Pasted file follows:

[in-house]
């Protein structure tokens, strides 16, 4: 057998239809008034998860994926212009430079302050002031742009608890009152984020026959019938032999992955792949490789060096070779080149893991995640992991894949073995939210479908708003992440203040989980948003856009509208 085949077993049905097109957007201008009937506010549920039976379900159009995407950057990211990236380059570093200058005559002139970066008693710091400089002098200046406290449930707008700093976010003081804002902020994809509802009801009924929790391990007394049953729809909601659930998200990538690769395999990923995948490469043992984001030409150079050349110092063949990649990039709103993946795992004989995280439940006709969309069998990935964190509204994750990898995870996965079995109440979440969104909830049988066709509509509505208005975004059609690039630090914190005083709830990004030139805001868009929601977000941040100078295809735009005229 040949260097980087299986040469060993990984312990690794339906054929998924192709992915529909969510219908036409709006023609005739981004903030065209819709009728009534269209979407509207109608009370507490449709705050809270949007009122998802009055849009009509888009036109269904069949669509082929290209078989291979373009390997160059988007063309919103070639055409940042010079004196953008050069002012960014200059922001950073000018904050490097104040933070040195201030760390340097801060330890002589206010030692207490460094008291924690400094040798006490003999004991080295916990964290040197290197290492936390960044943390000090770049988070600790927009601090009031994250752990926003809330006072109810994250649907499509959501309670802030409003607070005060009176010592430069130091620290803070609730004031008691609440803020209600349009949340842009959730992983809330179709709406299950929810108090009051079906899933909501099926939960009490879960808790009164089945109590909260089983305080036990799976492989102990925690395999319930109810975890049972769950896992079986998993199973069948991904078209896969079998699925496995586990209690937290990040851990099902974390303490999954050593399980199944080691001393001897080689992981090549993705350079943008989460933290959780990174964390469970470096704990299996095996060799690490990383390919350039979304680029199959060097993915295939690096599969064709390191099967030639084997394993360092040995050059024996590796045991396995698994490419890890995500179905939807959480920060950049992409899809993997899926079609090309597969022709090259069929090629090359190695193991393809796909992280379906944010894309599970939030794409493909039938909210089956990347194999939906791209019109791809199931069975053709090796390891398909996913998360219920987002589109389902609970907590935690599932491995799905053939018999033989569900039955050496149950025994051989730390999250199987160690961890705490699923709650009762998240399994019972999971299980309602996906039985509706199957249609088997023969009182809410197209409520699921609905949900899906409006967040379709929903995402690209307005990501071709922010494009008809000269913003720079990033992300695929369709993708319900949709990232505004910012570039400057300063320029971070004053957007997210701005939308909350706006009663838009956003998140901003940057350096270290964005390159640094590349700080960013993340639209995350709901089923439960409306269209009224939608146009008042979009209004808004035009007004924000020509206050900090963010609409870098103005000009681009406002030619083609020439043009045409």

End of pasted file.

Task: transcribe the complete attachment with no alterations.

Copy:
[in-house]
């Protein structure tokens, strides 16, 4: 057998239809008034998860994926212009430079302050002031742009608890009152984020026959019938032999992955792949490789060096070779080149893991995640992991894949073995939210479908708003992440203040989980948003856009509208 085949077993049905097109957007201008009937506010549920039976379900159009995407950057990211990236380059570093200058005559002139970066008693710091400089002098200046406290449930707008700093976010003081804002902020994809509802009801009924929790391990007394049953729809909601659930998200990538690769395999990923995948490469043992984001030409150079050349110092063949990649990039709103993946795992004989995280439940006709969309069998990935964190509204994750990898995870996965079995109440979440969104909830049988066709509509509505208005975004059609690039630090914190005083709830990004030139805001868009929601977000941040100078295809735009005229 040949260097980087299986040469060993990984312990690794339906054929998924192709992915529909969510219908036409709006023609005739981004903030065209819709009728009534269209979407509207109608009370507490449709705050809270949007009122998802009055849009009509888009036109269904069949669509082929290209078989291979373009390997160059988007063309919103070639055409940042010079004196953008050069002012960014200059922001950073000018904050490097104040933070040195201030760390340097801060330890002589206010030692207490460094008291924690400094040798006490003999004991080295916990964290040197290197290492936390960044943390000090770049988070600790927009601090009031994250752990926003809330006072109810994250649907499509959501309670802030409003607070005060009176010592430069130091620290803070609730004031008691609440803020209600349009949340842009959730992983809330179709709406299950929810108090009051079906899933909501099926939960009490879960808790009164089945109590909260089983305080036990799976492989102990925690395999319930109810975890049972769950896992079986998993199973069948991904078209896969079998699925496995586990209690937290990040851990099902974390303490999954050593399980199944080691001393001897080689992981090549993705350079943008989460933290959780990174964390469970470096704990299996095996060799690490990383390919350039979304680029199959060097993915295939690096599969064709390191099967030639084997394993360092040995050059024996590796045991396995698994490419890890995500179905939807959480920060950049992409899809993997899926079609090309597969022709090259069929090629090359190695193991393809796909992280379906944010894309599970939030794409493909039938909210089956990347194999939906791209019109791809199931069975053709090796390891398909996913998360219920987002589109389902609970907590935690599932491995799905053939018999033989569900039955050496149950025994051989730390999250199987160690961890705490699923709650009762998240399994019972999971299980309602996906039985509706199957249609088997023969009182809410197209409520699921609905949900899906409006967040379709929903995402690209307005990501071709922010494009008809000269913003720079990033992300695929369709993708319900949709990232505004910012570039400057300063320029971070004053957007997210701005939308909350706006009663838009956003998140901003940057350096270290964005390159640094590349700080960013993340639209995350709901089923439960409306269209009224939608146009008042979009209004808004035009007004924000020509206050900090963010609409870098103005000009681009406002030619083609020439043009045409």